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Re: Bug#293167: ITP: request-tracker3.4 -- Extensible trouble-ticket tracking system

On Thu, Feb 03, 2005 at 11:31:55AM +1100, Matthew Palmer wrote:
> On Wed, Feb 02, 2005 at 02:38:10PM +0100, Florian Weimer wrote:
> > * Matthew Palmer:

> > > On Tue, Feb 01, 2005 at 06:27:30PM +0100, Florian Weimer wrote:
> > >> * Lars Wirzenius:

> > >> > ti, 2005-02-01 kello 15:25 +0000, Stephen Quinney kirjoitti:
> > >> >>  This is the 3.4 series of RT, it can be installed alongside the 3.0
> > >> >>  and 3.2 series without any problems. This release is a big
> > >> >>  improvement over previous versions and features many new features,
> > >> >>  substantial performance improvements and a significant cleanup and
> > >> >>  restructuring of the codebase.

> > >> > What is the a reason every version series of Request Tracker needs to be
> > >> > packaged, instead of having a single request-tracker package that gets
> > >> > updated with newer versions?

> > >> Request Tracker is a development framework for trouble ticket systems.
> > >> Users are encouraged to add new code to its (Perl) packages, and
> > >> there's an overlay mechanism to support this.

> > >> Unfortunately, this makes updates non-trivial, at least sometimes.

> > > So you do a bit of testing before madly apt-get dist-upgrading your
> > > production servers.  What a concept.

I agree with this absolutely. Anything in production should be being
watched carefully when apt-get upgrading if it's not running stable.
If it is, you only have to watch it, not watch it carefully. ^_^

However, I think the sentiment is misplaced in this discussion. I
also think the next paragraph is equally misplaced. There's good
reasons for multiple libraries, and we have sonames to account for
that. There's _different_ (albeit parallellable) reasons for this
discussion, and here the waters are just being muddied.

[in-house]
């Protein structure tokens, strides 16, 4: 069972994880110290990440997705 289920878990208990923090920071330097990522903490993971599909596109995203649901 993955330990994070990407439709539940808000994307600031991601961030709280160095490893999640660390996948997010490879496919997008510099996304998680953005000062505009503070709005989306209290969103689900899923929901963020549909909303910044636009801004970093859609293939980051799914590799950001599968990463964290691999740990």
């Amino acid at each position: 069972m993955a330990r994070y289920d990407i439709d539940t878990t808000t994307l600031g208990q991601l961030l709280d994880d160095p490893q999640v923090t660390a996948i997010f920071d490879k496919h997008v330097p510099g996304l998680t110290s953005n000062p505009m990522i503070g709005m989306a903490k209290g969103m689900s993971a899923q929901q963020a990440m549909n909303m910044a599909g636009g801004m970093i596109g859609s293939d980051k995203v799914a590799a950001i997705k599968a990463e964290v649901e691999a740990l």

> > As Andrew noted, we already do similar things for library packages.
> > There's a growing trend to provide different version which can be
> > installed in parallel for other infrastructure packages, too (IIRC,
> > PostgreSQL is heading in this direction, too).

> > As a user, I think this is very convenient.  The ability to switch
> > back to a known-to-work version by tweaking a few configuration files
> > is reassuring, even if you've tested the new software version on an
> > indepedent machine.

I have to say, I prefer the ability to parallel-deploy, so I can give
certain users (the ones who don't panic and start deleting things when
they get an error message) access to newer systems for acceptance
testing against production data.

> So archive bloat is not a problem for you, and "apt-get dist-upgrade" not
> actually providing upgrades to the latest versions of everything is
> perfectly fine?  Ability to switch back is provided by backups and planning,
> not by having a million versions of a package in the archive.  If you really
> want this, work out a way of installing multiple versions of the same
> package through path redirection.

I'd like apt-get dist-upgrade to fetch me the latest version of